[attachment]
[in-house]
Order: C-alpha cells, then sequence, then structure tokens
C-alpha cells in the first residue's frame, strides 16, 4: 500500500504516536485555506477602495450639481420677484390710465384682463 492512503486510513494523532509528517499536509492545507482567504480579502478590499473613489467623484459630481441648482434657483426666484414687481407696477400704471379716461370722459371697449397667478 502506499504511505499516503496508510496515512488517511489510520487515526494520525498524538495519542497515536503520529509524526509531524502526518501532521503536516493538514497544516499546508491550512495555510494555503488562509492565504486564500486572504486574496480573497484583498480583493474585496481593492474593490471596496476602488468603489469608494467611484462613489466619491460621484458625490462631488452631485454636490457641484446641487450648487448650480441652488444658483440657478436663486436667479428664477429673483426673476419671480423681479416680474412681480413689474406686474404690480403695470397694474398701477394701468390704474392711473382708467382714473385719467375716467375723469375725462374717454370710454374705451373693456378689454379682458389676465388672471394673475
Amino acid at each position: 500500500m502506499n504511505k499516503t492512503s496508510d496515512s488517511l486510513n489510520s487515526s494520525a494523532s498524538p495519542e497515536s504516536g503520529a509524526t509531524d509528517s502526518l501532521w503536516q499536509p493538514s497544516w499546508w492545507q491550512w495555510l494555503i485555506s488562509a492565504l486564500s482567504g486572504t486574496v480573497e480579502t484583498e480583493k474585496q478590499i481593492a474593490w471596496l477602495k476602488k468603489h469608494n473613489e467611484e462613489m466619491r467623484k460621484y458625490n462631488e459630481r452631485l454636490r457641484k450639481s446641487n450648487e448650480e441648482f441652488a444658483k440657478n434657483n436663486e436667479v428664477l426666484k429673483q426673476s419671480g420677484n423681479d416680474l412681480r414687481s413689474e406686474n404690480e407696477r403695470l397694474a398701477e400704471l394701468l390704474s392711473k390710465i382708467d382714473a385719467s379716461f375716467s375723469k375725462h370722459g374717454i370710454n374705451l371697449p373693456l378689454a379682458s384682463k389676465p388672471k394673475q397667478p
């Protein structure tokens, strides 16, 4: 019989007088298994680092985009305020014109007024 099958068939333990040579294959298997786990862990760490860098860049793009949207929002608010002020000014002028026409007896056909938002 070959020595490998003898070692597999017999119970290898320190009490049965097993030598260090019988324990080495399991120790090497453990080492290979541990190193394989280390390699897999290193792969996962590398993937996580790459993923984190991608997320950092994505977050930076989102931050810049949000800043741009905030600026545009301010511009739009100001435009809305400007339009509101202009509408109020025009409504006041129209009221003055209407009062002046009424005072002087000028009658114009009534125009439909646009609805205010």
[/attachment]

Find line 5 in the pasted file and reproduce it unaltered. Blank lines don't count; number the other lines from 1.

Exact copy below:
């Protein structure tokens, strides 16, 4: 019989007088298994680092985009305020014109007024 099958068939333990040579294959298997786990862990760490860098860049793009949207929002608010002020000014002028026409007896056909938002 070959020595490998003898070692597999017999119970290898320190009490049965097993030598260090019988324990080495399991120790090497453990080492290979541990190193394989280390390699897999290193792969996962590398993937996580790459993923984190991608997320950092994505977050930076989102931050810049949000800043741009905030600026545009301010511009739009100001435009809305400007339009509101202009509408109020025009409504006041129209009221003055209407009062002046009424005072002087000028009658114009009534125009439909646009609805205010």